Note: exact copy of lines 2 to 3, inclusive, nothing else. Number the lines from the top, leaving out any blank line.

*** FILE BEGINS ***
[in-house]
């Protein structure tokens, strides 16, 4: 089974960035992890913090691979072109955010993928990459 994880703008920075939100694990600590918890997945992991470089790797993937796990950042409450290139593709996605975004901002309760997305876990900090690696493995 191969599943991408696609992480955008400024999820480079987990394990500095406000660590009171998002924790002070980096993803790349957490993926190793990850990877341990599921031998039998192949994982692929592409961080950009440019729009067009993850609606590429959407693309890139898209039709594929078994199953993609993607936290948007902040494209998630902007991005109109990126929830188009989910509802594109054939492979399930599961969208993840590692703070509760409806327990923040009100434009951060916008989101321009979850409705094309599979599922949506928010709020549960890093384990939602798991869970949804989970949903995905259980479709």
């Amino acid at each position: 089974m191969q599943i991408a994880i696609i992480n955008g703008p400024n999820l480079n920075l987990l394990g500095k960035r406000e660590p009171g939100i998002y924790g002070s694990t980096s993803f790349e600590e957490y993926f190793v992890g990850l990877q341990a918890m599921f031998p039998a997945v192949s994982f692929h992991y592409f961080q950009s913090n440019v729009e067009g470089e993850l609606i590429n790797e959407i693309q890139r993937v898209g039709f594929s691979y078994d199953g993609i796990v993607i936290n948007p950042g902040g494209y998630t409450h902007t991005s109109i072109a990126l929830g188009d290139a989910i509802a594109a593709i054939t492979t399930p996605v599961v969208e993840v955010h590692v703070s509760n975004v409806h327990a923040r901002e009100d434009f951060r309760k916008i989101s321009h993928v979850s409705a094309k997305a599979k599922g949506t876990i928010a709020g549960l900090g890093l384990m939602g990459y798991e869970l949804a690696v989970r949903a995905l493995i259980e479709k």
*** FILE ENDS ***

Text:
């Protein structure tokens, strides 16, 4: 089974960035992890913090691979072109955010993928990459 994880703008920075939100694990600590918890997945992991470089790797993937796990950042409450290139593709996605975004901002309760997305876990900090690696493995 191969599943991408696609992480955008400024999820480079987990394990500095406000660590009171998002924790002070980096993803790349957490993926190793990850990877341990599921031998039998192949994982692929592409961080950009440019729009067009993850609606590429959407693309890139898209039709594929078994199953993609993607936290948007902040494209998630902007991005109109990126929830188009989910509802594109054939492979399930599961969208993840590692703070509760409806327990923040009100434009951060916008989101321009979850409705094309599979599922949506928010709020549960890093384990939602798991869970949804989970949903995905259980479709």
């Amino acid at each position: 089974m191969q599943i991408a994880i696609i992480n955008g703008p400024n999820l480079n920075l987990l394990g500095k960035r406000e660590p009171g939100i998002y924790g002070s694990t980096s993803f790349e600590e957490y993926f190793v992890g990850l990877q341990a918890m599921f031998p039998a997945v192949s994982f692929h992991y592409f961080q950009s913090n440019v729009e067009g470089e993850l609606i590429n790797e959407i693309q890139r993937v898209g039709f594929s691979y078994d199953g993609i796990v993607i936290n948007p950042g902040g494209y998630t409450h902007t991005s109109i072109a990126l929830g188009d290139a989910i509802a594109a593709i054939t492979t399930p996605v599961v969208e993840v955010h590692v703070s509760n975004v409806h327990a923040r901002e009100d434009f951060r309760k916008i989101s321009h993928v979850s409705a094309k997305a599979k599922g949506t876990i928010a709020g549960l900090g890093l384990m939602g990459y798991e869970l949804a690696v989970r949903a995905l493995i259980e479709k």